As most of the film requires a lot of filler in order to fit the two and a half hour bill, there are lagging moments which could easily have been scrapped. It cuts the pace down and holds it back, such as the repeated sequence of Katniss awaking in hospital after some form of injury. It's been done in the franchise so many times, the audience does not need to see it again. Though Lawrence always fights back from these moments with unexpected moments of bombastic violence or even unexpected horror, the sequence in the sewer with the attack of the mutts brilliantly mirrors the bloody and gruesome terror seen in AMC's 'The Walking Dead' and cranks up the suspense high. Interwoven with these moments is the truly horrifying realisation Katniss has to make on distinguishing good from bad. The film makes it clear no such thing is concrete or absolute, it is far more complex than that and poses a lot of interesting questions by the final act.

Without spoiling anything, certain deaths and shocking moments are notably glossed over and never explained fully. This was an issue present in the books which I was hoping Lawrence would address and reformulate, but instead he chooses to stick close to the source material. I respect this decision but I feel like such a loss deserved a lot more screen time, even to mourn and grief, as the film foreshadows the loss a substantial amount (especially in circling shots?!). Having said that, I still found the film to be enjoyable and reach a satisfying ending. Familiar characters make their return but are limited in screen time, such as Stanley Tucci's Caesar Flickerman reduced to a single news broadcast and Elizabeth Banks' Effie only in the final half hour. The true star of the film truly is Julianne Moore's President Alma Coin, a pure pleasure to watch as she fluctuates between alliance and enemy in attempting to control Katniss and control The Capitol, she unsettles yet she captivates.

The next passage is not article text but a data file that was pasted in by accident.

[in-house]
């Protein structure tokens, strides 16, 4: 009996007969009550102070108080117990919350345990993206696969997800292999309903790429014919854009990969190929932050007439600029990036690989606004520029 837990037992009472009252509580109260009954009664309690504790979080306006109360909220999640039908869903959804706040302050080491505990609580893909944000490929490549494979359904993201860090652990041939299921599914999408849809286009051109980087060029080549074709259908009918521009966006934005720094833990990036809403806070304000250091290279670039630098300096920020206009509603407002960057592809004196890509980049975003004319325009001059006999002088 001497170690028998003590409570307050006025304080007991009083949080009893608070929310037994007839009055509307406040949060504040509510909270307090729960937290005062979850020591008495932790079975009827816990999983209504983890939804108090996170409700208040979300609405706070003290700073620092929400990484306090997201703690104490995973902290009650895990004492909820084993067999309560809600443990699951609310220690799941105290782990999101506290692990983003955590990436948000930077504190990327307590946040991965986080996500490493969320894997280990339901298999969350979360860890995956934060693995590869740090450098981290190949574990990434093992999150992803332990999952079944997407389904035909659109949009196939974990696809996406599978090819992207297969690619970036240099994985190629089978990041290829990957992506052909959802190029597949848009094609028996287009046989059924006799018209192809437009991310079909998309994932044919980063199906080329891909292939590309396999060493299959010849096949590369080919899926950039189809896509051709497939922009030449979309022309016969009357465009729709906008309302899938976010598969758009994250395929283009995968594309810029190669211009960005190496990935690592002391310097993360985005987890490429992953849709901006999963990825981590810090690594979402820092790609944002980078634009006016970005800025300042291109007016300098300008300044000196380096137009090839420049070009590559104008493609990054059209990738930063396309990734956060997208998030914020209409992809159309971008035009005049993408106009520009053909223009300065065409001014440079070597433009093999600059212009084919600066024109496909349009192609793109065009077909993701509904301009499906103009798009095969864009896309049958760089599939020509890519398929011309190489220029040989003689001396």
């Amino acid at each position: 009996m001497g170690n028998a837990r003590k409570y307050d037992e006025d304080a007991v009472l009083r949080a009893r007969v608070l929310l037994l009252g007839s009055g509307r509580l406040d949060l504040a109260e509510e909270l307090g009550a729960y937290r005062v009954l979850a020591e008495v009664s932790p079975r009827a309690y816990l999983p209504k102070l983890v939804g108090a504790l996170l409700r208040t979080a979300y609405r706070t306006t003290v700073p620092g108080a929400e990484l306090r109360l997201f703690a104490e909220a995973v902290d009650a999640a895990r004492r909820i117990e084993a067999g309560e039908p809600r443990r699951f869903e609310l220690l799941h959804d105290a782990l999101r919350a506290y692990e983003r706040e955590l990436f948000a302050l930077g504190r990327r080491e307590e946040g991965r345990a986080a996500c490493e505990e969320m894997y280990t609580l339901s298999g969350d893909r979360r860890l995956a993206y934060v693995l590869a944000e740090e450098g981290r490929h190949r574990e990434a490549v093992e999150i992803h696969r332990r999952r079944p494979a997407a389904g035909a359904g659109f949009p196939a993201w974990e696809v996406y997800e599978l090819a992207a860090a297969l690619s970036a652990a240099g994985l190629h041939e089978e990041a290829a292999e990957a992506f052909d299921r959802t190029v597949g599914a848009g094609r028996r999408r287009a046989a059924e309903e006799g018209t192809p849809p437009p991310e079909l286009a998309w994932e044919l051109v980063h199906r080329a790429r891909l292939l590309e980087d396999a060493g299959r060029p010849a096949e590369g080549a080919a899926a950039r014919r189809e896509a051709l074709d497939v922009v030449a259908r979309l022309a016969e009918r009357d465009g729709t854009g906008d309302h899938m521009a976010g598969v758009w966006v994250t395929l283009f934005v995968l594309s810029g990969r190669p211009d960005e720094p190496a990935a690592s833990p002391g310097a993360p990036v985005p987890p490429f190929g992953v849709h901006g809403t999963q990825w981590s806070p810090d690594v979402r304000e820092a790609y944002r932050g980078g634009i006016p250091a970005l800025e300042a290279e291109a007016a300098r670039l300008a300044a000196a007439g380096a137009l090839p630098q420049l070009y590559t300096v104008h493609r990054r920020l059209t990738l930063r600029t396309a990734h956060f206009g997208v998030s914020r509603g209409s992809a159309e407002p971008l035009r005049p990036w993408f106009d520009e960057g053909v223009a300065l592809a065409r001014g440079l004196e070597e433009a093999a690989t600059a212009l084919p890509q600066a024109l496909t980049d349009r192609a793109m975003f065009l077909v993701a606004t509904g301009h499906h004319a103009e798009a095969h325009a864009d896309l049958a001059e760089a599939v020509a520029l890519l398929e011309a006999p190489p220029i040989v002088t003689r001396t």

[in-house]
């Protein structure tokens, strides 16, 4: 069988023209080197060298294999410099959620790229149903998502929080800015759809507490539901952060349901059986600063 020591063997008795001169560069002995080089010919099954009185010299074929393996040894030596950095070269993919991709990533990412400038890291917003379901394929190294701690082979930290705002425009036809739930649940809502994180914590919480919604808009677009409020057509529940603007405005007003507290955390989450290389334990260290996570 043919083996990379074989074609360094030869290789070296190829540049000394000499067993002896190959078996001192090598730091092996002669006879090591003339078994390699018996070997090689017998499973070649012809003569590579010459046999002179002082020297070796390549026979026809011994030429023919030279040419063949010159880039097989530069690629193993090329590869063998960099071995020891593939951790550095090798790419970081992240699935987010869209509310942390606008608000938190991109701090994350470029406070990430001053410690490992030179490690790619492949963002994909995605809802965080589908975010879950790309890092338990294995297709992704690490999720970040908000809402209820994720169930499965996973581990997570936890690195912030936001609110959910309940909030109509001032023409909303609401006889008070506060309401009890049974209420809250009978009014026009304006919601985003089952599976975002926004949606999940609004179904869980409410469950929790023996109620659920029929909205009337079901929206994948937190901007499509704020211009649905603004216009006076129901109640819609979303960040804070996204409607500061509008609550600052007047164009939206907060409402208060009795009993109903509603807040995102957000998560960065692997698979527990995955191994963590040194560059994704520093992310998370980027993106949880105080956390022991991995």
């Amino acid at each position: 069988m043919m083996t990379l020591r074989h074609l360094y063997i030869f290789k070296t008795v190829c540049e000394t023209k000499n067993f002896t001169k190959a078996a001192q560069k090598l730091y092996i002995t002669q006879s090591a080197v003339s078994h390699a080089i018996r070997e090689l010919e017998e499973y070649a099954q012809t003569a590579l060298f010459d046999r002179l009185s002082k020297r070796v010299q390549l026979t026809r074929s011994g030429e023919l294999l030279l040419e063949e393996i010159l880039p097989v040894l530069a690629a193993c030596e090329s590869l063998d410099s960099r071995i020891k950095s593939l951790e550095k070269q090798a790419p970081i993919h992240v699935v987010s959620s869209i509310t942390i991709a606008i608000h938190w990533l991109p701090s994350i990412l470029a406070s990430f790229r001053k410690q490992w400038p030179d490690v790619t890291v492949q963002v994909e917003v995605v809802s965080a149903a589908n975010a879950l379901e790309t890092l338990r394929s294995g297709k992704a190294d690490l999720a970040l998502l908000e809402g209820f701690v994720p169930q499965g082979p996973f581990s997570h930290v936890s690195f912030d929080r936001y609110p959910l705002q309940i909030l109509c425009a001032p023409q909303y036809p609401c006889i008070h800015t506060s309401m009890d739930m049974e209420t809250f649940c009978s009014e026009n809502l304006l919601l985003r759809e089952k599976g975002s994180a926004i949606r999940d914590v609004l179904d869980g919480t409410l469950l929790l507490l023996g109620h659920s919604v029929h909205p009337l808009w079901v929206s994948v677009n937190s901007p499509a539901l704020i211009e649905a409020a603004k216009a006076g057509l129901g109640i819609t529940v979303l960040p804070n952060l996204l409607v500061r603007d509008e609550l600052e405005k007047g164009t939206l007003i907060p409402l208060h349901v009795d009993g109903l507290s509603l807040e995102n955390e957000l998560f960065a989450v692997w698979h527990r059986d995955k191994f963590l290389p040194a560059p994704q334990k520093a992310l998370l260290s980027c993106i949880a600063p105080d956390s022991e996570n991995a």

No doubt fans will be pleased with Lawrence's faithful adaptation of Suzanne Collins' final book in the series, though it could have easily been shortened down to one feature length film as opposed to two with plenty of filler sequences in the middle. Still, the film captivates and handles its difficult themes wonderfully, that will certainly stick with me for a very long time. So long Katniss, it's been one hell of a ride.